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Organizations based and operating in the European Union have a new compliance risk to prepare for, as the European General Data Protection Regulation passes its final hurdle.

Following extensive, multi-year negotiations the European Parliament and European Council have now reached an agreement on the new General Data Protection Regulation modernising a legal framework which dates back to the 1990s (source: ENISA).

The Regulation gives national competent authorities (DPAs) greater enforcement powers, strengthening their role, as well as reinforcing the rights of individuals with regards to data protection in the digital era.

According to the European Commission the main provisions of the European General Data Protection Regulation are:

  • One continent, one law: the regulation will establish a single set of rules on data protection, valid across the EU. Companies will deal with one law, not 28.
  • Strengthened and additional rights: the right to be forgotten will be reinforced. When European citizens no longer want their data to be processed and there are no legitimate grounds for retaining it, the controller must delete the data, unless they can show that it is still needed or relevant. Citizens will also be better informed if their data is hacked as the Regulations impose a breach reporting requirement. A right to data portability will make it easier for users to transfer personal data between service providers.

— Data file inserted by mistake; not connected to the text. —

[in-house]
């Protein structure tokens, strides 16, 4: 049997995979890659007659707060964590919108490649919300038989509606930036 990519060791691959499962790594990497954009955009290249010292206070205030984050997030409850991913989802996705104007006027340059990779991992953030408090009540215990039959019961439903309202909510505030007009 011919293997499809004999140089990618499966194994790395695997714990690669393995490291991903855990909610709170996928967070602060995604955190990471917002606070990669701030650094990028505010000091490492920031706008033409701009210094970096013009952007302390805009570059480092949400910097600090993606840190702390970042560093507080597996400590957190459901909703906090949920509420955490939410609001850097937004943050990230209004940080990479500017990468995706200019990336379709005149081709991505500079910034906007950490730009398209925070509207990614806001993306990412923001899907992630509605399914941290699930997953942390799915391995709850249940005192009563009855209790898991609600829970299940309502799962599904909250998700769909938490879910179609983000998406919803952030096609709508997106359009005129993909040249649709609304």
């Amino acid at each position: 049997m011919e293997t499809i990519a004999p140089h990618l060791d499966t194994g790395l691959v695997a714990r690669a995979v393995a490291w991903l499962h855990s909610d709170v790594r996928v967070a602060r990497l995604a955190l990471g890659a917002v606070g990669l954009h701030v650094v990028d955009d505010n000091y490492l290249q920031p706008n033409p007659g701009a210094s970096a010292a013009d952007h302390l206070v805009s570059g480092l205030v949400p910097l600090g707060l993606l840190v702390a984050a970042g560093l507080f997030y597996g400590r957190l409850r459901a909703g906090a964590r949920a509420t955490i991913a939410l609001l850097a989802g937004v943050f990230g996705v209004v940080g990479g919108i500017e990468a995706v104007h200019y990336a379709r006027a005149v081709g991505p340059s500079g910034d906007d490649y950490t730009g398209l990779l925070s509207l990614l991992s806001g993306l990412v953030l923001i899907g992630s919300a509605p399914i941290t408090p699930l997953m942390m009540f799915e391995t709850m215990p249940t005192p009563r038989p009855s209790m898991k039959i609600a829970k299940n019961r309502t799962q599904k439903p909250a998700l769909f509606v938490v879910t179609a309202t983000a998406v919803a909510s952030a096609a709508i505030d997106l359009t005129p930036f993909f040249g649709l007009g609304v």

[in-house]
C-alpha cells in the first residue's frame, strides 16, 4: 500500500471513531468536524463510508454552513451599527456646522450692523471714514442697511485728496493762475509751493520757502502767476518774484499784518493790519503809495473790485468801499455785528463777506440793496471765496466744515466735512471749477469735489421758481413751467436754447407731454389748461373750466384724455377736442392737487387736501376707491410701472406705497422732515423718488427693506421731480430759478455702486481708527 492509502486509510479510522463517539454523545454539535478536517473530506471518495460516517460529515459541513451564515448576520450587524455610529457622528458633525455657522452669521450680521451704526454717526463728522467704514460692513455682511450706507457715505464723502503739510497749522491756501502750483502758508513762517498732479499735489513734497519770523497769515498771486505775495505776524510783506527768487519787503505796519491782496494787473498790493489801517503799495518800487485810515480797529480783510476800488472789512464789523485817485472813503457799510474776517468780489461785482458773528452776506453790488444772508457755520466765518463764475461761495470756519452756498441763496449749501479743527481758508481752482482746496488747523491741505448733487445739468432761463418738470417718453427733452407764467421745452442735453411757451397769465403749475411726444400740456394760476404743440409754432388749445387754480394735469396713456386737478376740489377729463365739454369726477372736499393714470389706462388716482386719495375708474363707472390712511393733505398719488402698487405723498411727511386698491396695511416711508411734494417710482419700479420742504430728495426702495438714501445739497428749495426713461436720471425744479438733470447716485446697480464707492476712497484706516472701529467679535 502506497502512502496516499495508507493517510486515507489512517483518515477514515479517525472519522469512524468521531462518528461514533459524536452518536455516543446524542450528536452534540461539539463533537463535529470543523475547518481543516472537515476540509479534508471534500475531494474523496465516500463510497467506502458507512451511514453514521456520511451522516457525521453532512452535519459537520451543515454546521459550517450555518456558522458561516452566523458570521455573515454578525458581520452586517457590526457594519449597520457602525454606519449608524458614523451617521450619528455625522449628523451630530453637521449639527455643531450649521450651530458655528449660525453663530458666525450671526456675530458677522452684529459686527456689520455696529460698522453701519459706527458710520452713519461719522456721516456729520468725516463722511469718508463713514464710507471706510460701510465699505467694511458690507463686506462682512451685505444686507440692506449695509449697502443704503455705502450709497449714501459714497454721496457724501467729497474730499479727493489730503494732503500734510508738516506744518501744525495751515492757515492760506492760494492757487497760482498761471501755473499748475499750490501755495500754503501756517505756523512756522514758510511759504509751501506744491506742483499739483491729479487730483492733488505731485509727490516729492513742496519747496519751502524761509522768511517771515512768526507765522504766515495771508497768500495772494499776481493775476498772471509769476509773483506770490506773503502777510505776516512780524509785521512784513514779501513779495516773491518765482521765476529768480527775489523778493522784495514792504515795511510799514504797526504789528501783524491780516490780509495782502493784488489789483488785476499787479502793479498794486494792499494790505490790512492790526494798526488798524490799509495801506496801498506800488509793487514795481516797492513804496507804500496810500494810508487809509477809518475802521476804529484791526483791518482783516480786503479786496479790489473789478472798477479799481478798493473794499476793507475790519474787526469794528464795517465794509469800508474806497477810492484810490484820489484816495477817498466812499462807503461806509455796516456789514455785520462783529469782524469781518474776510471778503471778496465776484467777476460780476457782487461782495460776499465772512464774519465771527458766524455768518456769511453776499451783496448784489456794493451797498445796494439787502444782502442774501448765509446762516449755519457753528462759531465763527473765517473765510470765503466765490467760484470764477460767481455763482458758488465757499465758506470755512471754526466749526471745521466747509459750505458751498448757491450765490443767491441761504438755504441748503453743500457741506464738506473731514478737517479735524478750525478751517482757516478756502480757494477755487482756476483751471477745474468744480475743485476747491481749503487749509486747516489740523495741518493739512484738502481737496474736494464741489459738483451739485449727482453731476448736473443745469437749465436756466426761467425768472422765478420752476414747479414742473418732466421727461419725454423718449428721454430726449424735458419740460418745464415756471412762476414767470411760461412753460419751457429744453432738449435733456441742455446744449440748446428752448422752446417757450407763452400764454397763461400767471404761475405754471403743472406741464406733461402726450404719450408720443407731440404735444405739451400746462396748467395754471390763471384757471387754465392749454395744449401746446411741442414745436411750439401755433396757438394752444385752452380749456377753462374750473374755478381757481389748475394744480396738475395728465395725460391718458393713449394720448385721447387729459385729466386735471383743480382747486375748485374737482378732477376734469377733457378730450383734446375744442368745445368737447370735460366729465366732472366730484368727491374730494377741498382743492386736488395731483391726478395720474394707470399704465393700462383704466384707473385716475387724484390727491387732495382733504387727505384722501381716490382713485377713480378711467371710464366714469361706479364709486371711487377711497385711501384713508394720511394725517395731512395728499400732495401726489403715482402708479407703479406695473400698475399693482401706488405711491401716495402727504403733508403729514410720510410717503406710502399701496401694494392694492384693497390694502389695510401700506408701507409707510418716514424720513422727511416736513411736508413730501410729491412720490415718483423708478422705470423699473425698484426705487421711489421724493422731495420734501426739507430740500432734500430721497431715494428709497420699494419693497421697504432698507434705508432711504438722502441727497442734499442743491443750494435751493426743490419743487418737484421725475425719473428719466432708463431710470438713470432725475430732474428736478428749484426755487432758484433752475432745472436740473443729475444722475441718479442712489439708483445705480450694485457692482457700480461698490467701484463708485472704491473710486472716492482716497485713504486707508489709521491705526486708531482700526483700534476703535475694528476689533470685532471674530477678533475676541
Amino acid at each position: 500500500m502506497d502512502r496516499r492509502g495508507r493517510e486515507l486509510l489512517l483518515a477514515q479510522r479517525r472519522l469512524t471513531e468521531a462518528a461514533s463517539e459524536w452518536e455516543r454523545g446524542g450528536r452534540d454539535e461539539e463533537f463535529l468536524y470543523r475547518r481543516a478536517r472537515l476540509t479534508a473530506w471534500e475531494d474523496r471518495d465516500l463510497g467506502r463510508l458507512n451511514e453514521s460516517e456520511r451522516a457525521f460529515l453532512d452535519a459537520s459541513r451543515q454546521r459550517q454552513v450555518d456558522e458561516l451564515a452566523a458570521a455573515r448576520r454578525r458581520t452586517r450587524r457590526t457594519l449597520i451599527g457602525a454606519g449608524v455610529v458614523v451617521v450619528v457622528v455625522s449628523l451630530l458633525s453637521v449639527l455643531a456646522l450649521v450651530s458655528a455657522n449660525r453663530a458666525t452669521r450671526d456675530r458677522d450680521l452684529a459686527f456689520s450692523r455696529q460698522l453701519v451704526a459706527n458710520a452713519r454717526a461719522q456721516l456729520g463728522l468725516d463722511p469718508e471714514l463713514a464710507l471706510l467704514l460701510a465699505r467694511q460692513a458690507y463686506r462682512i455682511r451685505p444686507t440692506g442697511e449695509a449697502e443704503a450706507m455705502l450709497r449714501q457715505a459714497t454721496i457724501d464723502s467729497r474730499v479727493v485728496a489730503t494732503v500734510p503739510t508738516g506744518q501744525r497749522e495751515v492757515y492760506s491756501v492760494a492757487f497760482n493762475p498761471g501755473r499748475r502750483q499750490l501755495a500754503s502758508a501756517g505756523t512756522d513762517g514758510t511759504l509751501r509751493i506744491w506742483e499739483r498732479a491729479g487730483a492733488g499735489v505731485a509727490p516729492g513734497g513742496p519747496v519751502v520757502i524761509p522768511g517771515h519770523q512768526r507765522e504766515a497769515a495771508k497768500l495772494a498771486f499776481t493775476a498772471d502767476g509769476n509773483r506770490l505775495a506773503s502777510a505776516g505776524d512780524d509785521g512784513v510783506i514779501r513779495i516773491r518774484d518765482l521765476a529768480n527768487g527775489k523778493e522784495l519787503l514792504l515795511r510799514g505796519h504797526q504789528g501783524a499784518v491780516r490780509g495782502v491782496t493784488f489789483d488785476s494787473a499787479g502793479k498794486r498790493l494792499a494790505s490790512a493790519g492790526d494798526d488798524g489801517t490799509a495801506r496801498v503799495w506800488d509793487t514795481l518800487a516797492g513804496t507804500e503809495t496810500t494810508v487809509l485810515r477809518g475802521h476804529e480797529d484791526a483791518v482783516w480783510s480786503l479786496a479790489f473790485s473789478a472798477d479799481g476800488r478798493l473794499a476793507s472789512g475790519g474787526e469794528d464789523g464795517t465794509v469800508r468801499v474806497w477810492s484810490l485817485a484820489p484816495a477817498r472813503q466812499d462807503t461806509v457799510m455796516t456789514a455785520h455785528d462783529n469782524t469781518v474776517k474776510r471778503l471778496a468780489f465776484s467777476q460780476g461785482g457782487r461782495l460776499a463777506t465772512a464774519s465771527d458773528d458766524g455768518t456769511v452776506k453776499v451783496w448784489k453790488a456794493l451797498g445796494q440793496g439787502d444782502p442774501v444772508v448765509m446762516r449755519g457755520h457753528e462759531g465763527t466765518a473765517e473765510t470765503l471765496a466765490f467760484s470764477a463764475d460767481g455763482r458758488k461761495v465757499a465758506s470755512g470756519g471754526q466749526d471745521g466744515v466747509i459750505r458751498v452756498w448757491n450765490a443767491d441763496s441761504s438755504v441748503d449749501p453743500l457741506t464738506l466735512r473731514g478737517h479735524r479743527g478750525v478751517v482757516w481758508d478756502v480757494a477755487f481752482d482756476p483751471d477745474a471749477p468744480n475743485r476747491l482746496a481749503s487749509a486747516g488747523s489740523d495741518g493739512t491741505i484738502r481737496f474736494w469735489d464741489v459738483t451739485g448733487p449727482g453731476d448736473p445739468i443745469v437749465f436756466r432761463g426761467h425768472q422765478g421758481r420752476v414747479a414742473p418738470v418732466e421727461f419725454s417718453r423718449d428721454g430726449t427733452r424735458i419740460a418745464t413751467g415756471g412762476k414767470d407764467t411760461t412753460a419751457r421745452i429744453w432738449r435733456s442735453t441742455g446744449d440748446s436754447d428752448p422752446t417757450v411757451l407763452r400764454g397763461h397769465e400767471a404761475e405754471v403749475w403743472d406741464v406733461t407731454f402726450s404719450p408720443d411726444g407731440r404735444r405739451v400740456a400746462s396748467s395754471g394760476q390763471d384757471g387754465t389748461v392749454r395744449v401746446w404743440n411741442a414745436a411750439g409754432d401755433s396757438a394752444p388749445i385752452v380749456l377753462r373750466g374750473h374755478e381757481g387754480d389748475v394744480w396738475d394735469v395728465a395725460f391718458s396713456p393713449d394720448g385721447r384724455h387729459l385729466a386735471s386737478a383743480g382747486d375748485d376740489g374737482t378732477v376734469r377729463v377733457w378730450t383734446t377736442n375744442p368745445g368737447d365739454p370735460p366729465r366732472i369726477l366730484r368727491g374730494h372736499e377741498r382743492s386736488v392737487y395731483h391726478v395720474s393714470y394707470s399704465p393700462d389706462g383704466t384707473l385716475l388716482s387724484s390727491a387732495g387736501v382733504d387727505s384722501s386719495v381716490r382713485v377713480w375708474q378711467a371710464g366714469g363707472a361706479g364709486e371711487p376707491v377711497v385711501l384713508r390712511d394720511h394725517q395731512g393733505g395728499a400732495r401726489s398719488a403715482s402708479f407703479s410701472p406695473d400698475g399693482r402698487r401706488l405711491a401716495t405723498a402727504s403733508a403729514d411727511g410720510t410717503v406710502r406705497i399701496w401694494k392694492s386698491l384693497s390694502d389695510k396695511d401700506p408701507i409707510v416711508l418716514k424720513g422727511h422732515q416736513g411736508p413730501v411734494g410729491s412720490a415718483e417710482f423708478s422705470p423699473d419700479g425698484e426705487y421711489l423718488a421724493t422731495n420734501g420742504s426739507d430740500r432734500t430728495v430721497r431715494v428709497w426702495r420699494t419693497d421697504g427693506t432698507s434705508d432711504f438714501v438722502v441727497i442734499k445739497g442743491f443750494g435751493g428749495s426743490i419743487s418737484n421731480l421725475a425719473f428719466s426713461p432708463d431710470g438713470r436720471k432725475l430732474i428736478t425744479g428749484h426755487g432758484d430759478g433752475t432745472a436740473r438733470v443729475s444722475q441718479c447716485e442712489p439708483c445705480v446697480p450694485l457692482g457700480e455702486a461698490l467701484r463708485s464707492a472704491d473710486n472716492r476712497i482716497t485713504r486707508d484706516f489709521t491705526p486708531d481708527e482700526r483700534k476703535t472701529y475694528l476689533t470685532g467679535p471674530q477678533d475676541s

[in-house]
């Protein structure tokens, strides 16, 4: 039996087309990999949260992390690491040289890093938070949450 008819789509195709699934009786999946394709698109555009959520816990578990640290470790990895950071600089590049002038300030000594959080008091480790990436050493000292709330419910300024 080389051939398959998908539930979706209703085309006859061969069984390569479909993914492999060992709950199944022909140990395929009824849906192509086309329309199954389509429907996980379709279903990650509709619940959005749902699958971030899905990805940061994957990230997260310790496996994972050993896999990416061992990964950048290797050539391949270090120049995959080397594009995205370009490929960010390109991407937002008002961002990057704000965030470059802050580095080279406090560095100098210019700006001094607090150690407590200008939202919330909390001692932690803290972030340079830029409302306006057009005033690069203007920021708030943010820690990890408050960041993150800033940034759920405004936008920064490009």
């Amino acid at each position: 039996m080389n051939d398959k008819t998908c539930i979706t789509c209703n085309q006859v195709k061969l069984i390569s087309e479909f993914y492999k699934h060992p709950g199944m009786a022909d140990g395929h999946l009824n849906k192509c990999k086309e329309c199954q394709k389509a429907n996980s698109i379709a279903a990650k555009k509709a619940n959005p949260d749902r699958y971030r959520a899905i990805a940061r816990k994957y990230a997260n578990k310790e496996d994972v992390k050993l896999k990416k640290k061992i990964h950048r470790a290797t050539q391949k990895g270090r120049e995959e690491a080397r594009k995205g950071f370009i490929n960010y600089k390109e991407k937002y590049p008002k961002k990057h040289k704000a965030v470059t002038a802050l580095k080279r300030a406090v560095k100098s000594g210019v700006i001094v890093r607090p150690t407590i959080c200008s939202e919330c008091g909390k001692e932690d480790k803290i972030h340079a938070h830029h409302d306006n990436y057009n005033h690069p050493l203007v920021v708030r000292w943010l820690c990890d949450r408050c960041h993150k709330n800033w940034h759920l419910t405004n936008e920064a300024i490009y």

• European rules on European soil: companies based outside of Europe will have to apply the same rules when offering services in the EU.
  • More powers for independent national data protection authorities: national data protection authorities will be strengthened in order to effectively enforce the rules, and will be empowered to fine companies that violate EU data protection rules. This could lead to penalties of up to €1 million or up to 2 percent of the global annual turnover of a company.

Next steps

The European General Data Protection Regulation will now be ratified by the European Council, a step considered to be a formality. The next meeting of the European Council starts on February 18th 2016 and if ratification occurs at this meeting the Regulations are expected to come into force two years later.

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